South Dakota Agricultural education and FFA history: Post-secondary agricultural education programs
Author’s Note:To commemorate the passage of the Smith-Hughes Act of 1917, Dr. Hanson has written a historical summary of events that occurred in the South Dakota Agricultural Education program. Over a period of time, a series of articles will share how the South Dakota program originated and was developed over the past 100 years.
A previous article on state supervisors made reference to the Smith–Hughes Act that initiated vocational education instruction in local high schools. The next article on teacher education will also begin with reference to the Smith–Hughes Act. This article on post-secondary agricultural education programs, however, will return to discussions held prior to the passage of the historic Land Grant Act.
The term post-secondary education refers to men and women who have graduated from high school but have not yet secured “steady” full-time employment.
Prior to the passage of the Land Grant Act, various approaches to delivering agricultural education to young people were proposed. Two proposals appeared to generate some degree of interest.
One, which proposed educational programs for high school graduates, was the establishment of a school in each federal government House of Representative’s district. Youth living close to the school would travel daily to and fro while those living some distance away would essentially live on or near campus. It is doubtful that any such schools were created in this fashion.
The second concept was the establishment of West Point-like academies in each state. It is also doubtful that any such schools were established.
Before enactment of the Smith-Hughes Act, society had been discussing and attempting to deliver alternative means of agricultural instruction in the country’s high schools.
One idea consisted of agricultural colleges offering high school instruction leading to a high school diploma. The School of Agriculture, South Dakota State College of Agriculture and Mechanics Arts was one of those institutions beginning in 1908 and continuing to 1942. The “Aggie School” was a common term identifying the concept.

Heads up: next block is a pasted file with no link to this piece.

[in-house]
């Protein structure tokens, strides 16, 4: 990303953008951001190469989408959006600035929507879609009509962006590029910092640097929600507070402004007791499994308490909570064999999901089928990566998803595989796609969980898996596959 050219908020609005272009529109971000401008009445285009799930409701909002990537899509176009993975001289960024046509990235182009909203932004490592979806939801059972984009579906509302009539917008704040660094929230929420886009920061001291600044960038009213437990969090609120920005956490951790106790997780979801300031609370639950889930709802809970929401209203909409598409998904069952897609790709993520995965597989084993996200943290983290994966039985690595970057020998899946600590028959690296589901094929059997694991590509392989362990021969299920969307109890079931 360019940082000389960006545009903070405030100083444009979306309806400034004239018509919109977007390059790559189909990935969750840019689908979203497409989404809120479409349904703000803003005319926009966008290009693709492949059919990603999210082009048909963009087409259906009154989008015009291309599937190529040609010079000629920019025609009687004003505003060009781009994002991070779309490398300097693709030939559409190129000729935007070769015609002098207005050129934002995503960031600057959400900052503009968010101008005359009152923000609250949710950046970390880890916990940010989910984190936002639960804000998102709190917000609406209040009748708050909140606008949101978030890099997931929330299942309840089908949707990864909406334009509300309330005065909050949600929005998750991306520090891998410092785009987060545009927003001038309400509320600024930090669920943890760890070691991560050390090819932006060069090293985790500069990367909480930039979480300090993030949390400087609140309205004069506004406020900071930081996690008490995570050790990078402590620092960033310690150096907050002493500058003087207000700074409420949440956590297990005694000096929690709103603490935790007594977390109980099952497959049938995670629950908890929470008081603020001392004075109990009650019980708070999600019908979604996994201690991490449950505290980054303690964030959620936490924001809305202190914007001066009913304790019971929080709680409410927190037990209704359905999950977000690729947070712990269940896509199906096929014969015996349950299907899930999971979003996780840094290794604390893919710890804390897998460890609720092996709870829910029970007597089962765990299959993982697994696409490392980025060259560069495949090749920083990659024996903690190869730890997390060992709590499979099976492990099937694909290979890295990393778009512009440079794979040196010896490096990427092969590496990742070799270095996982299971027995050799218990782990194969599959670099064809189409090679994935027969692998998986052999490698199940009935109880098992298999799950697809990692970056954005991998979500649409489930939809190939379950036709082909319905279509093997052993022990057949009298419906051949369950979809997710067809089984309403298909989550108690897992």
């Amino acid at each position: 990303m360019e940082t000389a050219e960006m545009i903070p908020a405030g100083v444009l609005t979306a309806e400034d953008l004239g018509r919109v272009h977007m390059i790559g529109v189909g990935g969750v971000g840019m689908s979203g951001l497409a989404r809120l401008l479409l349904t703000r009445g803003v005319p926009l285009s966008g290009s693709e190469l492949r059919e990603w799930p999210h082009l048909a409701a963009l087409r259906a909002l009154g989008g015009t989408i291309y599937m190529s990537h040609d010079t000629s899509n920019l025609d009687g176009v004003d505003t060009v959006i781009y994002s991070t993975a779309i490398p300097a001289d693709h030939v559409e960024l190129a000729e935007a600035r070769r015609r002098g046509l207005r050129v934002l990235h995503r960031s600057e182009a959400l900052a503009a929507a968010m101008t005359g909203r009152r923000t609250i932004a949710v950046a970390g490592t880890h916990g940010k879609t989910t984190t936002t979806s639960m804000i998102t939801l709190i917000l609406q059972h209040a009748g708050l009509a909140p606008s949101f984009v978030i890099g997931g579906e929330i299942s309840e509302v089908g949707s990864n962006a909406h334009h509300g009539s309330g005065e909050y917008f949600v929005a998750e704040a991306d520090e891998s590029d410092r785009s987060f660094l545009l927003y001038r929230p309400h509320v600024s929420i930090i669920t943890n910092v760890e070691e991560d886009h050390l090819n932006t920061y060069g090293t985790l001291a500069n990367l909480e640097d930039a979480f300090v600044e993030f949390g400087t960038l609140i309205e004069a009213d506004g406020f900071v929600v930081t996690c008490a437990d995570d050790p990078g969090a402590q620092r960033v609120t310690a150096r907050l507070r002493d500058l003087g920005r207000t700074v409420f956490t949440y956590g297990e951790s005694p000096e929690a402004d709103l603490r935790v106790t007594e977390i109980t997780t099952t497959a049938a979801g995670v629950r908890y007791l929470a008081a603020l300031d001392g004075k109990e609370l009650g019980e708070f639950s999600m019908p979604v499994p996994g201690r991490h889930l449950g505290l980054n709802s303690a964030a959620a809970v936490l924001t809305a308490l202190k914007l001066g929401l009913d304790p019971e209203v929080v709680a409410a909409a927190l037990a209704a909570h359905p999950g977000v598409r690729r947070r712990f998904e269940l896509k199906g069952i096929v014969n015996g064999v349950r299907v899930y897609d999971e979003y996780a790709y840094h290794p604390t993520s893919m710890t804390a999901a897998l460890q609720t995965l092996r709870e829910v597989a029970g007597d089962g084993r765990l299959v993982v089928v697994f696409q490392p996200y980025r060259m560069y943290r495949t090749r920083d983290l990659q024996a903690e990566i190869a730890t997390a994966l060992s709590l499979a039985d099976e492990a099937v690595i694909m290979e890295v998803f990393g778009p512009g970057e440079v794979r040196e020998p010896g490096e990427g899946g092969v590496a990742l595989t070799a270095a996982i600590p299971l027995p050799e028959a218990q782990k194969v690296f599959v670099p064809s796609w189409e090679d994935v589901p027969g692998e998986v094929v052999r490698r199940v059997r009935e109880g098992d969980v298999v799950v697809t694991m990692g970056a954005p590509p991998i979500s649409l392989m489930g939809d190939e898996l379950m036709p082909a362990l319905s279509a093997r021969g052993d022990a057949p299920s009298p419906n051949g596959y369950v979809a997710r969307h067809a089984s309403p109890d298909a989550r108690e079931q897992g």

At some point in time, it was decided to apply for and receive funding to operate the Aggie School as a high school agriculture department. The exact date of funding approval may not be known, but the program was the third school selected as a student teaching site for the agriculture teacher education majors.
Students belonged to the FFA, but never attended the State FFA convention as their school year was only five months long, and the convention took place outside that time frame.
It can be assumed that the school was discontinued due to the supply and demand for instructors during World War II. Upon reopening after the war, the school started to provide a certificate in agriculture. Due to the continued development of high schools, many of which had vocational agriculture programs, the Aggie School closed in 1960. South Dakota State College decided to discontinue the high school courses and offer a two-year associate’s degree in agriculture as a replacement.
The designers of the Smith–Hughes Act included legislative wording to design education for part-time students to enroll in evening classes or regular classes during the day as time permitted for attendance. One can assume the wording “out-of-school youth” during that era would have included those who did not return to school following an eighth grade education, were unemployed or underemployed.
There is evidence in school reports to the state supervisor of vocational agriculture that efforts to accomplish the above were accomplished in the 1920s in several South Dakota high schools. During the 1921-1922 school year, four instructors conducted part-time classes for out-of-school youth.
In 1923, there was a new attempt in offering part-time opportunities for out-of-school youth. Regular high school agriculture classes were divided into instructional units with out-of-school “boys” enrollment in as many units as time permitted. Such enrollments and offerings, in addition to adult evening classes, were reported in the annual reports submitted by the state supervisor until 1938.
It is interesting to note that federal legislation, the Vocational Education Act passed in 1963, also expanded program offerings to the post-secondary level, grades 13 and 14. Most of the programs have emerged as degrees entitled Associates of Applied Science (AAS).
Michael J. Martin and Tracy J. Kitchel, representing Colorado State University and The Ohio State University, wrote of the development of vocational agriculture before the Vocational Education Act 1963:
“The congressional hearings for the Vocational Education Act of 1963 outlined some of the then-current problems of vocational agriculture: ‘The panel also found that vocational education programs are not preparing people for enough kinds of jobs. One study found that only 10 boys studied agriculture for every 100 males employed in that field” (Vocational Education Act of 1963, p. 39).’”